- In some countries, there are regions where one can buy counterfeit goods, including school and university certificates, company seals, medical letters and even identity cards.
- A constructor could employ many undocumented immigrants, and then pay them for less than what labor union professionals would demand. This money is usually paid in cash and away from the law’s eyes, which ensures that no tax is paid on it.
- The purchase of firearms is strictly controlled, and it is required that each person who does so is registered. However, there is a thriving market in many places where arms can be bought without going through these processes. The buyer only needs to come up with the money, and the seller provides them with the firearms.
- Online, several sites have been known to be harboring shadow economy activities. The most popular of which was a now-defunct website known as the Silk Road. In 2013, Silk Road was shut down by the United States government for being an underground website harboring illegal drug deals. It was also a marketplace for money laundering. The authorities had seized over $1 billion in bitcoin after the crackdown.
- It is easier to have a thriving shadow economy in a state where the institutions such as law enforcement, health delivery and others are not functioning properly. In these countries, people would turn to the black economy to meet their needs.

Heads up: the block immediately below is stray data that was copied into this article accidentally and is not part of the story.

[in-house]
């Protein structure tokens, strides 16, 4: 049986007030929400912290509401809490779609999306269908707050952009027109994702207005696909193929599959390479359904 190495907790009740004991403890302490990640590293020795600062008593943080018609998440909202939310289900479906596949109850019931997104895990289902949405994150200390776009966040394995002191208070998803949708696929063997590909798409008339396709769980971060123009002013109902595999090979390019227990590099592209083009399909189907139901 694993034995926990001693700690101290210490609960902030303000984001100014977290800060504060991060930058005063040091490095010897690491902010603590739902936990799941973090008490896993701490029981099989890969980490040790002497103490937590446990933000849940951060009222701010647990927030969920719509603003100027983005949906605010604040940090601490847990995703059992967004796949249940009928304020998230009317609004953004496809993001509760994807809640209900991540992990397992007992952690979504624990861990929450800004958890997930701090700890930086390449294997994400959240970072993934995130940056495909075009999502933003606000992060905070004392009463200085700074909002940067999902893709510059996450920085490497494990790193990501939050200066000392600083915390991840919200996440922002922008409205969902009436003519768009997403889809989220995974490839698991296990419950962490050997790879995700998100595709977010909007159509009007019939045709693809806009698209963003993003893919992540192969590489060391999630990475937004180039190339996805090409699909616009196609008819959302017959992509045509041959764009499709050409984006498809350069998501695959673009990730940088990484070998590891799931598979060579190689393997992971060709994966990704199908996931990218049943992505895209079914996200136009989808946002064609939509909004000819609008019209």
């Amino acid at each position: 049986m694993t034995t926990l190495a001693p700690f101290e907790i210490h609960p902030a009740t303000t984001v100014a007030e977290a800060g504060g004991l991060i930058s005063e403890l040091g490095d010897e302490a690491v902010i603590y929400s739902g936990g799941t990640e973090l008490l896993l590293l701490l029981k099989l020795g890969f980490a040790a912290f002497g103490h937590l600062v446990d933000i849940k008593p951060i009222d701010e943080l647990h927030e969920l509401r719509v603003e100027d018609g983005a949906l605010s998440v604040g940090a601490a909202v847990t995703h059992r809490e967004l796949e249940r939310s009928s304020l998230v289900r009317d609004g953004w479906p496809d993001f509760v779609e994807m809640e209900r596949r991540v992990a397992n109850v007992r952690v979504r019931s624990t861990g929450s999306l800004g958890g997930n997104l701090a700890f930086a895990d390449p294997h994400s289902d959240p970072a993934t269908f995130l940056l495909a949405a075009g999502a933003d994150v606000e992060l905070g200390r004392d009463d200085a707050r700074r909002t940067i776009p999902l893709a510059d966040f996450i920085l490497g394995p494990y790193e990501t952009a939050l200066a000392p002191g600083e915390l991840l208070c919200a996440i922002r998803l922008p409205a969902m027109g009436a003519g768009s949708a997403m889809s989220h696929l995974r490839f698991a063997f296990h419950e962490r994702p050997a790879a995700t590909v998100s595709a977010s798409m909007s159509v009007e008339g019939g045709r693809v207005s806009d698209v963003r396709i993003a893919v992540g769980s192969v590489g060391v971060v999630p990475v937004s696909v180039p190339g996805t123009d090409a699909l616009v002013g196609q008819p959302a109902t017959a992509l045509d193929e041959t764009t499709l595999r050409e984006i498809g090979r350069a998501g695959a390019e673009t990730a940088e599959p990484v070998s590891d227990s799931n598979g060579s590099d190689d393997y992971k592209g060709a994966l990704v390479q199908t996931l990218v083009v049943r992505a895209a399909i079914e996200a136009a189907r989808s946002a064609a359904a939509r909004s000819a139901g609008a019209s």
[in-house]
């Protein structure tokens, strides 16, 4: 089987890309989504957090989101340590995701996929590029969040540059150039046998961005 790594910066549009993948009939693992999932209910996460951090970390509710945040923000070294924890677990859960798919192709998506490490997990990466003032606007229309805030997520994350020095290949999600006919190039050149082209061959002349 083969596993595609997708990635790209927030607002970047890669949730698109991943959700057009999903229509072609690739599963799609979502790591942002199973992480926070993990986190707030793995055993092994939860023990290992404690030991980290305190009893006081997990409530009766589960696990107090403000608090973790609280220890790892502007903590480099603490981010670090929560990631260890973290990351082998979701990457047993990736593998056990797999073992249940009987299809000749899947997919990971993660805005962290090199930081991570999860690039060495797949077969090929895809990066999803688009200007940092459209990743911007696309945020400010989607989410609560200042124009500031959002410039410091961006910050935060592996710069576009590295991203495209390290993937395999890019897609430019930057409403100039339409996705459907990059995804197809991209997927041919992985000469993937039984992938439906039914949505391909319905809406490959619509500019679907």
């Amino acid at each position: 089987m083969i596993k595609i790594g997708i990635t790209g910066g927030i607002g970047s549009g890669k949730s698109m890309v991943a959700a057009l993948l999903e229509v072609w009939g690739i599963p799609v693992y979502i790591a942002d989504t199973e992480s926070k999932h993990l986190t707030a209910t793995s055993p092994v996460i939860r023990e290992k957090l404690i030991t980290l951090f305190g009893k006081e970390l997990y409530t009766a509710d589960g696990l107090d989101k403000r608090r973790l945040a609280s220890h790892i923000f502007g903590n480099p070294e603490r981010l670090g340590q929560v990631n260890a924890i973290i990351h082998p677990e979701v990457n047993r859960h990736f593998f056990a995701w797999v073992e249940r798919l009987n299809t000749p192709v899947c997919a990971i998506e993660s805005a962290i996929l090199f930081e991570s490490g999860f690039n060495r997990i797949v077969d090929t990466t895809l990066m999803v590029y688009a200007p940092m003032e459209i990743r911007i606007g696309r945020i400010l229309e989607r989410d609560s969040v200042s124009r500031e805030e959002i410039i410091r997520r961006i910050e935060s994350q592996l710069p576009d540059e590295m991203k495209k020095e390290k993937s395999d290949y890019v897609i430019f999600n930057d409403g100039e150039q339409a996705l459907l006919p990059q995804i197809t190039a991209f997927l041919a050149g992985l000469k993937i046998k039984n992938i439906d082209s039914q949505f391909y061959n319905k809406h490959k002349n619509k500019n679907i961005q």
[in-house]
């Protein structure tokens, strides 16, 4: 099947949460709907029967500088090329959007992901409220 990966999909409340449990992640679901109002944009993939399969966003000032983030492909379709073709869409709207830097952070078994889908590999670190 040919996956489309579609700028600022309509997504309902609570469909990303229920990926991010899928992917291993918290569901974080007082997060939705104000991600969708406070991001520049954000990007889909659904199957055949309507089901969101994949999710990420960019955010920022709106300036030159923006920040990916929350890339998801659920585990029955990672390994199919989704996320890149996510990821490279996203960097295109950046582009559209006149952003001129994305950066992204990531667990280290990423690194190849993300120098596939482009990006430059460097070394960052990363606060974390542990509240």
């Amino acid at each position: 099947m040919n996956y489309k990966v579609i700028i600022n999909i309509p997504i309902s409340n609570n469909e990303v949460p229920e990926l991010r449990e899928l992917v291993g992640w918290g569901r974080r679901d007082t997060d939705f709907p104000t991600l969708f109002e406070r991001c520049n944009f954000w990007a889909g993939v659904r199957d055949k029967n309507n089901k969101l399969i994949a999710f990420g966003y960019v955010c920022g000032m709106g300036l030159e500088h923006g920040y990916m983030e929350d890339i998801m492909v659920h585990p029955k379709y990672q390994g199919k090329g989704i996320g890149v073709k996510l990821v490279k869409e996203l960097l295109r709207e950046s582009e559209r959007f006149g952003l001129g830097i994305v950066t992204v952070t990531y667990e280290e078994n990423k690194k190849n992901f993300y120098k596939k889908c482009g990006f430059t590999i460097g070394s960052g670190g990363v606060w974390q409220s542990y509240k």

- Otherwise, in the face of strong leadership and well-run institutions, it becomes harder to set up or use a shadow economy. This is true even if the shadow economy is based online since the enactment of cybersecurity laws can lead to a banning of most of such websites.
- Many developing countries have fallen prey to shadow economic activities. Black economy in India has a long history and it is one such country that is fighting a long battle against it. As per the reports generated by the governmental bodies, the black economy in India during 2009-2011 had been approximately 71-79% of the GDP. Tax evasion was the heaviest contributor to the black income with 65% contributions. Demonetization and GST have been some methods rolled out by the government to battle black money and tax evasion.
Impact of Black Economy
- The black economy’s major impact is that it draws income away from the real economy. If there is easy access to the shadow economy where goods can be bought without any of the involved taxes, this becomes a vastly cheaper alternative. Many would be attracted to making purchases in this manner, rather than legitimate shops.
- It encourages people to get involved in crime including extortion, tax evasion, smuggling and human trafficking. Involvement in the black economy usually involves some form of oppression in one group of people. For instance, the sale of weapons in the black market may lead to a rise in terrorism.
- It can sometimes make solving crimes harder. Moreover, in politically unstable economies, a shadow economy can increase the burden on governance. It grants easier access to anti-social elements and criminals which can threaten citizens’ safety.
- Some of these countries face embargo, which often leads to further adversity. Moreover, in countries battling economic instability and corruption, the cost of essential goods and services in legal institutions are often high, depriving the downtrodden and impoverished from affording them. In such cases, a black market sometimes helps the underprivileged access the essentials at a cheaper price.
This has been a guide to Black Economy and its meaning. Here we discuss how it works and its impact on the real economy along with some examples. You can learn more from the following articles.